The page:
SUPERFEST International Disability Film Festival Calls for Submissions: Your Opportunity to Contribute to Disability Culture Superfest, the world's longest-running juried international disability film festival, is seeking your entry for submission to our 27th film competition. Superfest is the primary international showcase for cutting-edge films that portray disability culture and experience in all its diverse, complex, and empowering facets. NEW FINAL ENTRY DEADLINE: January 15, 2007 (post-marked). Early bird discount if mailed by Jan. 3, 2007. Judging takes place in Spring 2007, and winners will be announced on or around April 1st, 2007. Winners will be screened in the SF Bay Area in June 2007, and all entries will be listed in the festival catalogue. Winners will be asked to provide still production photos and tape copies for publicity purposes. http://www.culturedisabilitytalent.org/
February 2007 Archives
Jason Romero sent me a link to the BoingBoing blog entry about a review of the SpiderBrace on CoolTools. This is not a bad looking brace and the price is right ($70), but I'd have some concerns using it with my Canon XL-H1:
- Both forearms getting tired since it doesn't look like it redistributes any more weight to your back rather than to your arms
- Lack of camcorder controls at your fingertips
From the picture, the Spiderbrace really seems designed for the new HDV mid-size camcorders that are coming out rather than full-size HDV camcorders like the XL-H1.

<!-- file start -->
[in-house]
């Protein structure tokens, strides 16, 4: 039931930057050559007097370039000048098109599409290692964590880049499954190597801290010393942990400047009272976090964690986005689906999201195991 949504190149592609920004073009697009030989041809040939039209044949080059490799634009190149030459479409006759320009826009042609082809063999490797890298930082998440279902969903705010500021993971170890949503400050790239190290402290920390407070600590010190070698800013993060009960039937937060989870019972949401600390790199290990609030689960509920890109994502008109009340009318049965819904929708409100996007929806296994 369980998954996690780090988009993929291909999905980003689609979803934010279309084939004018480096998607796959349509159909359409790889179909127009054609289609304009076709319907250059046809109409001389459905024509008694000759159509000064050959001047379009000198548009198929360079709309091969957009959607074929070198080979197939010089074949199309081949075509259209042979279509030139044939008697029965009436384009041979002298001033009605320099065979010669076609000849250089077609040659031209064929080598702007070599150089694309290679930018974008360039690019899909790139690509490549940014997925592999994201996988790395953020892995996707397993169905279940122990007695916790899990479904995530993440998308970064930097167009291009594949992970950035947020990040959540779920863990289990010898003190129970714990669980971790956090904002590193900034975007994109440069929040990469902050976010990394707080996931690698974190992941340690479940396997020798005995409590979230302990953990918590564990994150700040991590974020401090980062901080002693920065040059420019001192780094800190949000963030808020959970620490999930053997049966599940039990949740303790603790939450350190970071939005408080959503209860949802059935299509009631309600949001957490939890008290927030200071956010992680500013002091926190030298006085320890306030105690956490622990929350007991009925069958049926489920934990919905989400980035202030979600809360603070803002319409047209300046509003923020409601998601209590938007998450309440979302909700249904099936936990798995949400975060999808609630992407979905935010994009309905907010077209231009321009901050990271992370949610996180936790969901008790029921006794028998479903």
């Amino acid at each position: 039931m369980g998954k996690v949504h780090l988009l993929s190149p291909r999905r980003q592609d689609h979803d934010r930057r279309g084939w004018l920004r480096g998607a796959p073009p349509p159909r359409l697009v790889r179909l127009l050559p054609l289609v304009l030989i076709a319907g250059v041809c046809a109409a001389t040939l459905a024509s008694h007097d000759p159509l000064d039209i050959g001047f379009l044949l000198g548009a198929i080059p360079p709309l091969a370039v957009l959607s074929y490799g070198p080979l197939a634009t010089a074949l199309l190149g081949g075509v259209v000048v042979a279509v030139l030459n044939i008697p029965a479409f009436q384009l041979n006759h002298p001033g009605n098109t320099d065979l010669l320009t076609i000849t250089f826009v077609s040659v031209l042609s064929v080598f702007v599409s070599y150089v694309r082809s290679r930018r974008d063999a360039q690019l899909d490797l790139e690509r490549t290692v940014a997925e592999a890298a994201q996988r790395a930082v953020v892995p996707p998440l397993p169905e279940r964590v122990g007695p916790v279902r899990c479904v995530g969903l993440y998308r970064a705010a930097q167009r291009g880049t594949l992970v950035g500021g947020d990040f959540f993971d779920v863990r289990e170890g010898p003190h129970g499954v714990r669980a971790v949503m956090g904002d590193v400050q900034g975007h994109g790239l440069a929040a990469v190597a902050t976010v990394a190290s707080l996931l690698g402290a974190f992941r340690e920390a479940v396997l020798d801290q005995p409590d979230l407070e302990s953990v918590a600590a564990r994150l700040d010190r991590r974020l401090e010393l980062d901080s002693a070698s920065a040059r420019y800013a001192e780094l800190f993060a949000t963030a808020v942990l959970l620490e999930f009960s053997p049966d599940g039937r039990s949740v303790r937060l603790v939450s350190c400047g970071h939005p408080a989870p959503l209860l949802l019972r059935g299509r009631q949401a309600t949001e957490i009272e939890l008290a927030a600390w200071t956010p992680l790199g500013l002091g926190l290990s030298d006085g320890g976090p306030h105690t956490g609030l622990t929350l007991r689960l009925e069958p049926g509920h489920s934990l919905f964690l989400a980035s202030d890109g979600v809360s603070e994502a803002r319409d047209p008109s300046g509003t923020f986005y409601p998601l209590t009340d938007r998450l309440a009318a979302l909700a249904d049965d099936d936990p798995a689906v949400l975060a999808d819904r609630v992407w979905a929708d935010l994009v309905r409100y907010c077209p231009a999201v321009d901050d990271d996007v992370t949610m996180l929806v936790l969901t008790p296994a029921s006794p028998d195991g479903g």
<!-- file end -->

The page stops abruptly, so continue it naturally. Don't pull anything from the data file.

i love your website and greatly appreciate the time and effort you've put into it. what a wonderful gift to others.
i was reading about the canon p rangefinder recently and became confused about whether i should store my rangefinders (i have 2 canons, several petri's and others), with their shutters cocked. also, what about my mamiya tlr lenses; should their shutters be cocked while stored?
thanks so much for your help.
So I'm starting to get the first round of ding letters from the various film festivals that I applied to last year.* One of the things I hadn't realized going into this was just how competitive the film festival market is. One festival I applied to received 1700 films, and they could screen less than a hundred (including shorts).
*In the next few months, we're also sending ding/acceptance letters for job searches as well as applications to the PhD program.
This means that the chances of getting into a film festival (assuming random probability, which it isn't) is 1:17. That would mean it's harder to get into a competitive film festival than it is to get into Yale College! :-)
Here are some other acceptance to application ratios in my experience: Yale anthropology PhD program 1:20; academic journal ratio 1:5 (?roughly¿); anthro teaching job 1:150. So getting into a film festival isn't as hard as getting a job, but ranks up there!